Lastly, BIOMENG 261. This is probably my favourite course this semester because it’s basically chemistry and math combined. I loved chemistry in high school and math has always been an “integral” part of my life. So, seeing equilibrium equations that describe enzyme kinetics get turned into ODEs and matrices that can then be modelled on a computer absolutely blew my mind. Learning that continuous processes such as protein synthesis and metabolic pathways can be stopped at any time, taken apart, put back together in different configurations, played back, and used to predict the future behaviour of biomolecular systems has been the highlight of everything I’ve learnt this semester. I am in awe of the field of mathematical physiology. And like 241, 261 lets you apply your knowledge in a real-world setting, in this case, a laboratory. We spend a lot of time micro pipetting and using funky machines and software to measure things such as light absorbance and DNA fragments. There are 3 labs worth 10% each which depend on how well you write lab reports, so not only do you learn valuable experimental techniques, you also use your report-writing skills (which should be superb by now) to fulfil a third of this course’s requirements.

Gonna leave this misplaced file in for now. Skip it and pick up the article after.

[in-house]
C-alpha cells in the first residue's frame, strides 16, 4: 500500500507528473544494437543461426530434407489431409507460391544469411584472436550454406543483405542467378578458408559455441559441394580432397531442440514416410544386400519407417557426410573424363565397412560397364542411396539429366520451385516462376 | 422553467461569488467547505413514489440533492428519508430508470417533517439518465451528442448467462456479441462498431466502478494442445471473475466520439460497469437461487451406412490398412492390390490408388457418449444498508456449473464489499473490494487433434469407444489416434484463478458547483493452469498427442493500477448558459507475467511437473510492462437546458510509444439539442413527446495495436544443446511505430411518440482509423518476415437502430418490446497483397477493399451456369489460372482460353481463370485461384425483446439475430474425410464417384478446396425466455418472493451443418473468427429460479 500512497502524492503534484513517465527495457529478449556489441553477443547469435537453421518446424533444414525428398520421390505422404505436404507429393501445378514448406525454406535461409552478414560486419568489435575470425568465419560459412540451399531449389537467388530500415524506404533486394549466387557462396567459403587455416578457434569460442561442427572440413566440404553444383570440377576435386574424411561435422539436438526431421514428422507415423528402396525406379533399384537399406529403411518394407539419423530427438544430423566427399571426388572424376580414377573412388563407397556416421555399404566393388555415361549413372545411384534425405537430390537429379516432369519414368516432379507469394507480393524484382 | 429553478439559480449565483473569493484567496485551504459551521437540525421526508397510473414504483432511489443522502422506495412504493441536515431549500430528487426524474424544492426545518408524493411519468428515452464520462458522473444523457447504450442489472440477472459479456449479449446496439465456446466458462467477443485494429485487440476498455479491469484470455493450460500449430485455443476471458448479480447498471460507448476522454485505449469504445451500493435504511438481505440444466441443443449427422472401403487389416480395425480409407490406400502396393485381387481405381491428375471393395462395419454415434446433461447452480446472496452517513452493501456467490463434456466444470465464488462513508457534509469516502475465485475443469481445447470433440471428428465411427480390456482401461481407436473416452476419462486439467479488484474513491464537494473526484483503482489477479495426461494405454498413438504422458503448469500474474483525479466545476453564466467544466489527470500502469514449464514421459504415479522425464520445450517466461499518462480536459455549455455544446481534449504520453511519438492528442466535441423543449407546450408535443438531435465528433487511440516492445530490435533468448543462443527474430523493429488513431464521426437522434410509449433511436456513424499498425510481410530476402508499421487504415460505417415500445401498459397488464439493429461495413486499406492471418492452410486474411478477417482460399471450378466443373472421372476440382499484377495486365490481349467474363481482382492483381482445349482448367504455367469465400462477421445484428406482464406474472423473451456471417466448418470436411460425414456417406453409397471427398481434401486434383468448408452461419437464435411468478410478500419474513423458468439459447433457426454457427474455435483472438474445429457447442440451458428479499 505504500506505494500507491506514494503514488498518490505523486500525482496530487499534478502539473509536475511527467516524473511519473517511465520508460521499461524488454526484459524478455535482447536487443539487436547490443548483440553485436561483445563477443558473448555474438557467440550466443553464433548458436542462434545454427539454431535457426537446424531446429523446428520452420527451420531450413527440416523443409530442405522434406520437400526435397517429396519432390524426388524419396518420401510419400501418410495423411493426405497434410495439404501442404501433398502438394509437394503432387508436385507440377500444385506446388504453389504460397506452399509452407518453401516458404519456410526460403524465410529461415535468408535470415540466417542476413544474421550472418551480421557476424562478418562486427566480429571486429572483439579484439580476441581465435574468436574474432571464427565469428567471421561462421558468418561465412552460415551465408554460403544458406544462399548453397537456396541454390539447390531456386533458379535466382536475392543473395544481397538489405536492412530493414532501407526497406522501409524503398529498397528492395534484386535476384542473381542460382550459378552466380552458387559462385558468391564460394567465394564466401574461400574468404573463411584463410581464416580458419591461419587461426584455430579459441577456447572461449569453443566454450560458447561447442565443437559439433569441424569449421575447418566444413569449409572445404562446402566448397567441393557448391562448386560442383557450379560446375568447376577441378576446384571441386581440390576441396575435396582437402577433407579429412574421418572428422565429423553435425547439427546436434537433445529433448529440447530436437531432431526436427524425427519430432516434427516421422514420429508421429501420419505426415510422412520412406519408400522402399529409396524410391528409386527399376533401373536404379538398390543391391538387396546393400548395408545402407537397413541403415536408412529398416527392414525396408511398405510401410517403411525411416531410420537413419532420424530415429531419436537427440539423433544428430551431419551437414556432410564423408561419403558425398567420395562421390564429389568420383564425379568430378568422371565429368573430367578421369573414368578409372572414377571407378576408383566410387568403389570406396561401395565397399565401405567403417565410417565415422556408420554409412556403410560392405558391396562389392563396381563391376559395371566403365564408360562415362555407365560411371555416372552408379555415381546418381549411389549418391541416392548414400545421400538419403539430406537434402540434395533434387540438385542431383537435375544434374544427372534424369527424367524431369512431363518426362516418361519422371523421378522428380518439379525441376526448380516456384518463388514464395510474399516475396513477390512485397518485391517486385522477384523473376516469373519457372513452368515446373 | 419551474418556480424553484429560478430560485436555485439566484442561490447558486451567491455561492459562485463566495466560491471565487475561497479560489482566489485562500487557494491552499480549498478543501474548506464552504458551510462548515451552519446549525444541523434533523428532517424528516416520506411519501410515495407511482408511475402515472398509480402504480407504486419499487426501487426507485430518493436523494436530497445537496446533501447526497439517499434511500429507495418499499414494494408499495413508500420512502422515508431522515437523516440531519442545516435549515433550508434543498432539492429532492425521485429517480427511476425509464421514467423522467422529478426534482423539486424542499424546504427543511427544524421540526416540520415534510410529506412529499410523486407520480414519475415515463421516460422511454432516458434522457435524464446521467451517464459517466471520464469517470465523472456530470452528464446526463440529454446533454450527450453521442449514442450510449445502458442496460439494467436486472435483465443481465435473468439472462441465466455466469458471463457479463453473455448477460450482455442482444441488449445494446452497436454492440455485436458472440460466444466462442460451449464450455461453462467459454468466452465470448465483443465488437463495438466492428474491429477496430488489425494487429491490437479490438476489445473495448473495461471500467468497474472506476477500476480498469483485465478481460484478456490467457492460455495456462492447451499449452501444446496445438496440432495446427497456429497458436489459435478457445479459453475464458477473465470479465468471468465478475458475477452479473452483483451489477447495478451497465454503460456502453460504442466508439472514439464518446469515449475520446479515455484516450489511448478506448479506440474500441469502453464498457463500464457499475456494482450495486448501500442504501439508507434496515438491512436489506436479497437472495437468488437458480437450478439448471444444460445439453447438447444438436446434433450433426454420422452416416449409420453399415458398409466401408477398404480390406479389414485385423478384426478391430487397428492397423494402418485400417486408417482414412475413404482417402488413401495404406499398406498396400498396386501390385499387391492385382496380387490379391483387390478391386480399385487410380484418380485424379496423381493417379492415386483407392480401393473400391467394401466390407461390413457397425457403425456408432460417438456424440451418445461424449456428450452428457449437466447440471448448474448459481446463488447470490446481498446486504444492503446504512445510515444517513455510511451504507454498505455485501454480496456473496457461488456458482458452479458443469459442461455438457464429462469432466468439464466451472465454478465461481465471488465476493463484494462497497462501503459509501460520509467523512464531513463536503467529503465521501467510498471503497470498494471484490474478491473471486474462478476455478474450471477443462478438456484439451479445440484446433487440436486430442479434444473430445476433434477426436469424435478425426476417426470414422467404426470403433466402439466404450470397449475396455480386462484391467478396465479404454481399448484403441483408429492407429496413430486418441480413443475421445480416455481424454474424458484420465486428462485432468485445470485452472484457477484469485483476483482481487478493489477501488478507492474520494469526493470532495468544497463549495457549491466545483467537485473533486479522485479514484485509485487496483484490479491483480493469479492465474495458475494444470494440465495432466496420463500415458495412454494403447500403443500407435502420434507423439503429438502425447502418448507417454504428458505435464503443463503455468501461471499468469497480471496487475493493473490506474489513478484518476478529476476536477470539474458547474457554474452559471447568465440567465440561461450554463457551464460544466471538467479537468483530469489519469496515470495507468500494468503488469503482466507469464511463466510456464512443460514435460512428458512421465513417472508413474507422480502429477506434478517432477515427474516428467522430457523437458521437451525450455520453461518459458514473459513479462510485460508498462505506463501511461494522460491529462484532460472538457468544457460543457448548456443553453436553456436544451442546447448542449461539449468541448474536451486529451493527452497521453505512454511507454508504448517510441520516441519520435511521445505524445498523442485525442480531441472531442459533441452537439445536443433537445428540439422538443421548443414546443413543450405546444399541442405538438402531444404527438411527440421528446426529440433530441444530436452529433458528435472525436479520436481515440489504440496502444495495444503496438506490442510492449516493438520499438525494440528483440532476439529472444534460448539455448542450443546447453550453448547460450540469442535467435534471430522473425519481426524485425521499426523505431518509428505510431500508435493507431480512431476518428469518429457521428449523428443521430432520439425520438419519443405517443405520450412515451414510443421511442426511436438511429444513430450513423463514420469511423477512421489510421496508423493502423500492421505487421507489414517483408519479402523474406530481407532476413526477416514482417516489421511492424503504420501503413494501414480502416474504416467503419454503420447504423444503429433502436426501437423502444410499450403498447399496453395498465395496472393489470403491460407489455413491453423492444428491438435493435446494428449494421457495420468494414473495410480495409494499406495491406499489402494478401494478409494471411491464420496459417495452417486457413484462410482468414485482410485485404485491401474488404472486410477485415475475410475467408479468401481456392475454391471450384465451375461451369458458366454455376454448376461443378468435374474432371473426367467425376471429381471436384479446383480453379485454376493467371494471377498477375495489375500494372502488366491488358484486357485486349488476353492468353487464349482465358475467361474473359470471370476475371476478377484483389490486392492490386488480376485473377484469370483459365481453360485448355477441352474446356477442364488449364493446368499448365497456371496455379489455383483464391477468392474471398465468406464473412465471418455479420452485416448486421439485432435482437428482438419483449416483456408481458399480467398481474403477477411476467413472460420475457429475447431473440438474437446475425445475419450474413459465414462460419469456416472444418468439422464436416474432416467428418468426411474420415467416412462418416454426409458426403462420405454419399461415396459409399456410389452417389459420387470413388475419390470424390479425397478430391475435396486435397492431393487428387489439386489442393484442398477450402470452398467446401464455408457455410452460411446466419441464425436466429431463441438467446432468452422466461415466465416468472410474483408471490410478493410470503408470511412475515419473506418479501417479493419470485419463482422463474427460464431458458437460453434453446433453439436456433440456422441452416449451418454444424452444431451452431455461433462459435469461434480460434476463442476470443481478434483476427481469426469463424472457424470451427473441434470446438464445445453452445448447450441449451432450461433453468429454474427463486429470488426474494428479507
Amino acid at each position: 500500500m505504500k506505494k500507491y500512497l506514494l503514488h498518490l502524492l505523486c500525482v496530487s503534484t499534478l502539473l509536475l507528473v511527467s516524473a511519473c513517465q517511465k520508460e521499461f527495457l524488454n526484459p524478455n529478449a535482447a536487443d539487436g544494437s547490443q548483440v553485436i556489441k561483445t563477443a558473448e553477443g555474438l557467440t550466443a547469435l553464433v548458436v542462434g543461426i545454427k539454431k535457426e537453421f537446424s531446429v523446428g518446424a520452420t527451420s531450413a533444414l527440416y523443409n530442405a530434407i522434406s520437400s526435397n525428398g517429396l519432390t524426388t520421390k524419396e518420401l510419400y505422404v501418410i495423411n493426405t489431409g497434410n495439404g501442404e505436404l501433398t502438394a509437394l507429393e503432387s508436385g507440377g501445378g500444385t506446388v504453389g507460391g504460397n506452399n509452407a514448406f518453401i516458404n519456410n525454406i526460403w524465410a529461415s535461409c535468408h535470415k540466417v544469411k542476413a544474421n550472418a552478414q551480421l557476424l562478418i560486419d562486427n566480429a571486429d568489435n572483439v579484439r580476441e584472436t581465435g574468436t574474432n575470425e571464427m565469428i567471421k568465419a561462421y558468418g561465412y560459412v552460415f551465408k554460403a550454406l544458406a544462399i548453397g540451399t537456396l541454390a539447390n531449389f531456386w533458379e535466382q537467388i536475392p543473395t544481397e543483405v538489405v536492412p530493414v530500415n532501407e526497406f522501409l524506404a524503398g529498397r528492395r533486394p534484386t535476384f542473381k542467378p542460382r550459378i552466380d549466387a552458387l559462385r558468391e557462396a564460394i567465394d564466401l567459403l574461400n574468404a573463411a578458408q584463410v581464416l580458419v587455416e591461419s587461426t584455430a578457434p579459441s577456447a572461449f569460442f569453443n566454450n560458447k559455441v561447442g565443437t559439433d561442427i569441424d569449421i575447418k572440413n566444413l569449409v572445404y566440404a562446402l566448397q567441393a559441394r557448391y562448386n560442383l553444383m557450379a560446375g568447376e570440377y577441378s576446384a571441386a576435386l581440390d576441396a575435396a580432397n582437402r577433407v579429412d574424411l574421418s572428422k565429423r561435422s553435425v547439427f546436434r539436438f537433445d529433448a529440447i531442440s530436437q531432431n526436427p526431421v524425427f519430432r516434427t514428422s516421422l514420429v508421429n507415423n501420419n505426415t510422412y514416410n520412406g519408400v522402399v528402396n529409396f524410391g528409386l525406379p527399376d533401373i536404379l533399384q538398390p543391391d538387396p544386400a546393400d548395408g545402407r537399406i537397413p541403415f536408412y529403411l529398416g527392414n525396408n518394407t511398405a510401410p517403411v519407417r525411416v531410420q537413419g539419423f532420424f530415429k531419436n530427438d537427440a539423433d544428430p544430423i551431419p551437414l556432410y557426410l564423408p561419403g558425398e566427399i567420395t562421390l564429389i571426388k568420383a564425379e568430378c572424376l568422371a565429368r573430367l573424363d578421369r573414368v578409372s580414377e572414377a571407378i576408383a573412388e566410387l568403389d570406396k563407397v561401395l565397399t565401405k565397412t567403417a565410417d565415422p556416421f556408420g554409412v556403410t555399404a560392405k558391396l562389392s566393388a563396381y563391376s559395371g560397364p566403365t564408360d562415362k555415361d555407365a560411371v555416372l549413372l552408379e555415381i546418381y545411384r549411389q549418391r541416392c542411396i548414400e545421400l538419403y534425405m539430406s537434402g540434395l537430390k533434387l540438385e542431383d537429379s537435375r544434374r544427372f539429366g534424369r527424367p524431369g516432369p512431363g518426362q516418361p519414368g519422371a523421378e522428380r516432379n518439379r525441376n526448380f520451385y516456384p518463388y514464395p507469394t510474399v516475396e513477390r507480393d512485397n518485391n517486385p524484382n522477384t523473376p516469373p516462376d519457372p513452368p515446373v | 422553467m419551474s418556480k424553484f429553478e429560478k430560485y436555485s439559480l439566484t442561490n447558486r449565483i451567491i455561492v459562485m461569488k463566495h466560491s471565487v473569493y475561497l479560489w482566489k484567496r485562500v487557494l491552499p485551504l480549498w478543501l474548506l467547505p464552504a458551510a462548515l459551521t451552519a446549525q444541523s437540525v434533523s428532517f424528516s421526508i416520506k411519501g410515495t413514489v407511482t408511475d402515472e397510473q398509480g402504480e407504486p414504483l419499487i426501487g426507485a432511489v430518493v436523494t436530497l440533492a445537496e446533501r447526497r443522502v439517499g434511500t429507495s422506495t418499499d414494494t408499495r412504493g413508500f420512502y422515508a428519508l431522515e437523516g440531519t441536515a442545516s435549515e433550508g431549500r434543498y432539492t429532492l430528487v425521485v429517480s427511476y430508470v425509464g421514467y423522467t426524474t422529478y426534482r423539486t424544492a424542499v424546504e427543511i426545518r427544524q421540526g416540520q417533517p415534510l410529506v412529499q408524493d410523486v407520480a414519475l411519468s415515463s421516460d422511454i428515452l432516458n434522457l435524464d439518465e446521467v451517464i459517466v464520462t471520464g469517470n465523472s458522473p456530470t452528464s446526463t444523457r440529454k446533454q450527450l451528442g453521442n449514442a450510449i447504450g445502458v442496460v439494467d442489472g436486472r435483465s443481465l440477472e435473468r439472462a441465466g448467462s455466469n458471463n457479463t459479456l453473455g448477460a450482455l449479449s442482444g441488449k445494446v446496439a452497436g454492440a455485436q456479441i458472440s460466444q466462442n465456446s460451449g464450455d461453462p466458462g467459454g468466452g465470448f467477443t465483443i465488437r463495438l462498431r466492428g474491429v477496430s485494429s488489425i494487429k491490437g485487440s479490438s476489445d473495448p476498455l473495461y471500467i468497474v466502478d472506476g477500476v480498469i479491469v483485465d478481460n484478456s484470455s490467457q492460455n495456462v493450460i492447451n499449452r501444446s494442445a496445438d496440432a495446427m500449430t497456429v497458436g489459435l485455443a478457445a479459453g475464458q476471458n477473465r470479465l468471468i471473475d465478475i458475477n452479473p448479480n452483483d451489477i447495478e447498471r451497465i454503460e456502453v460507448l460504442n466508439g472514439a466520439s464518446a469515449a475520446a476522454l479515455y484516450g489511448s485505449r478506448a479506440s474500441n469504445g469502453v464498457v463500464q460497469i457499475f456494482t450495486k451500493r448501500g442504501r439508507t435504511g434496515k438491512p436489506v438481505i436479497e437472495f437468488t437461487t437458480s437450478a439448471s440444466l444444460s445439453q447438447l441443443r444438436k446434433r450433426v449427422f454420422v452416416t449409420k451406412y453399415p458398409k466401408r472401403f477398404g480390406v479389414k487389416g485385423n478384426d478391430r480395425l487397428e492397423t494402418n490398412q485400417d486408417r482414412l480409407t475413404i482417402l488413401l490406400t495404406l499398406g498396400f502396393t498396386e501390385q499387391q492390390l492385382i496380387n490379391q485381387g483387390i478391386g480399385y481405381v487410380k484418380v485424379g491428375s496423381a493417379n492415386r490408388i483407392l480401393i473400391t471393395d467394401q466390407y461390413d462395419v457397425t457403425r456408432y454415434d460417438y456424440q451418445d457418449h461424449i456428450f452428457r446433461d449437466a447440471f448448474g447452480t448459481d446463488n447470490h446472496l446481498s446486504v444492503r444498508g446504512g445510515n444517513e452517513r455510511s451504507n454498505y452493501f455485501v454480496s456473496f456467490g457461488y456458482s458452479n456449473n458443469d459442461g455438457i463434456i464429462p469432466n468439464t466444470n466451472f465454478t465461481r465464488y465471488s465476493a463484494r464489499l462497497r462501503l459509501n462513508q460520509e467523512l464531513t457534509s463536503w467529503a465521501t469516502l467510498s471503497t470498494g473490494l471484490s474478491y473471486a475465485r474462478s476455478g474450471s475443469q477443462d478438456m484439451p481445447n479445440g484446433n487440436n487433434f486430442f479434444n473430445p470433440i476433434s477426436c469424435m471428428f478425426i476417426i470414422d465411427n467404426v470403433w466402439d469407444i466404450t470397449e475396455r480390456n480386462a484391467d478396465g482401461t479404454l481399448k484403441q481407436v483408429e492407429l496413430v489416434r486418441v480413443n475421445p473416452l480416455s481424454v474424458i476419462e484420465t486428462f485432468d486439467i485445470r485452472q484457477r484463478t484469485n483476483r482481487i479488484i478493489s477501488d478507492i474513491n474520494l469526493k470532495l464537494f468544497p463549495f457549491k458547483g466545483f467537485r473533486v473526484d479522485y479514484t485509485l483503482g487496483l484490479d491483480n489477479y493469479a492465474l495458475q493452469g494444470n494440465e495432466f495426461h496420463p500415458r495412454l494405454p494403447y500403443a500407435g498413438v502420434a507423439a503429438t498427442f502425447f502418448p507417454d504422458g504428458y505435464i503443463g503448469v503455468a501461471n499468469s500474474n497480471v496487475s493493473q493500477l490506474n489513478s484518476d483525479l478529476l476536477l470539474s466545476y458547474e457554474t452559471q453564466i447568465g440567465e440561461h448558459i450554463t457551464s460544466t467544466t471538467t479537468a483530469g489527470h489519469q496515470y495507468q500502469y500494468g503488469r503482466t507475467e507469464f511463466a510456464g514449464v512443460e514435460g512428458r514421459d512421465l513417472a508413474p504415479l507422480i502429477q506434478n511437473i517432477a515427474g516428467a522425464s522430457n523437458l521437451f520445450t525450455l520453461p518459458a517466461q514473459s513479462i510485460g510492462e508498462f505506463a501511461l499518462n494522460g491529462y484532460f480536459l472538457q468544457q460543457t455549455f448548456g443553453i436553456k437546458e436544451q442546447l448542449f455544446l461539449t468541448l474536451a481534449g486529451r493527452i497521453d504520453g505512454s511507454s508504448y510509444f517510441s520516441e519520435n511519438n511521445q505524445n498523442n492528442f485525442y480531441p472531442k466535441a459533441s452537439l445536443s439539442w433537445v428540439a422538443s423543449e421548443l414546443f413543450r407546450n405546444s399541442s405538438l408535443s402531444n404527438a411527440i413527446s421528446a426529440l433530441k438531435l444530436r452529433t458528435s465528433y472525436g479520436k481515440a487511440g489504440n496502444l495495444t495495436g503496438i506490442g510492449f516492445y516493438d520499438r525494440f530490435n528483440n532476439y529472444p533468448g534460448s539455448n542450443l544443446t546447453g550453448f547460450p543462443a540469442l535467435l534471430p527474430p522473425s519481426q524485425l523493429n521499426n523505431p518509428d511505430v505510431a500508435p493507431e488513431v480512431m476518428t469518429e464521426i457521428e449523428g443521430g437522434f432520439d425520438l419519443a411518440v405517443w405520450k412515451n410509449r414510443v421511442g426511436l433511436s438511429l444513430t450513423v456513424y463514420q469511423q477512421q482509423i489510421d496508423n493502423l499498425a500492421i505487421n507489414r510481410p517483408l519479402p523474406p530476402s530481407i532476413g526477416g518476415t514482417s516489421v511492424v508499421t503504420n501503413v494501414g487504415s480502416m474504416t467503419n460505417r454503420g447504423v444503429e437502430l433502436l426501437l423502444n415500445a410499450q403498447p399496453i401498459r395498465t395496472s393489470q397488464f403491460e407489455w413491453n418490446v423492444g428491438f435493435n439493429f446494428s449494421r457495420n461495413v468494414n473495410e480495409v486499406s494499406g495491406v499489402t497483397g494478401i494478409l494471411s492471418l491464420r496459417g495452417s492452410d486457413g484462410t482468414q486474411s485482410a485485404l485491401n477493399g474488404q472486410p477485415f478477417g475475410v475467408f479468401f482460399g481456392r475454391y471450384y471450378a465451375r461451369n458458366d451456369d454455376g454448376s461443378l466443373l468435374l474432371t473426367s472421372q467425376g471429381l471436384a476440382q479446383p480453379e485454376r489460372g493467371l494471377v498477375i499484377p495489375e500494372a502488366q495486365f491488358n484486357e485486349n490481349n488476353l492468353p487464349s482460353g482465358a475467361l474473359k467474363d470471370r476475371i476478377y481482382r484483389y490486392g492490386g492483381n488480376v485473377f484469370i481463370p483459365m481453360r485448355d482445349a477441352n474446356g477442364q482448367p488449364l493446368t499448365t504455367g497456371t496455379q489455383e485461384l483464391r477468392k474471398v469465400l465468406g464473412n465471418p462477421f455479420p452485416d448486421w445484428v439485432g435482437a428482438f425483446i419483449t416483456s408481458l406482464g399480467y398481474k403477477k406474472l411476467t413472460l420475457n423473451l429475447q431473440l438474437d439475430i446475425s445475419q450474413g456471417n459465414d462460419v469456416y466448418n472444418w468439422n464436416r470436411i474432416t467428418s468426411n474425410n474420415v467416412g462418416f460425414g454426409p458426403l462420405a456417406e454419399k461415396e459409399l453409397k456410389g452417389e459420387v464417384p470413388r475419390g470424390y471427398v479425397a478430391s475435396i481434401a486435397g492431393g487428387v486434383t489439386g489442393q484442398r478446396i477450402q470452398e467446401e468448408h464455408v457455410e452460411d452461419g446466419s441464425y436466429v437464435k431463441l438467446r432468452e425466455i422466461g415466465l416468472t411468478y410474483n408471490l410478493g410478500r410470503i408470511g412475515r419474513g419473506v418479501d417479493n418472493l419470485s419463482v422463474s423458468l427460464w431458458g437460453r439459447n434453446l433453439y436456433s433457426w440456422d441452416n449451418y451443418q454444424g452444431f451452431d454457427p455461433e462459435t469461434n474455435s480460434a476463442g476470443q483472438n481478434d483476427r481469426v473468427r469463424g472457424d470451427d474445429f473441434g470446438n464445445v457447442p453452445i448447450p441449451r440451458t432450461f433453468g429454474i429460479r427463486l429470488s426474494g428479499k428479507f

And that’s Semester 2 in a fairly long nutshell. I’ve enjoyed this semester’s courses more so than last semester’s and if you have any doubts about BME, trust me, it gets better. If you want to learn more about any of these courses or anything BME/engineering/life related, my details are below. And to the person that came up to me at Courses and Careers Day and said they loved to read my blog posts, this sentence is for you.
P.S: I’ll talk about all the extra-curriculars you can take as a BME student and the benefits of studying BME in my next blog post. Hit me up if you want a sneak peek though.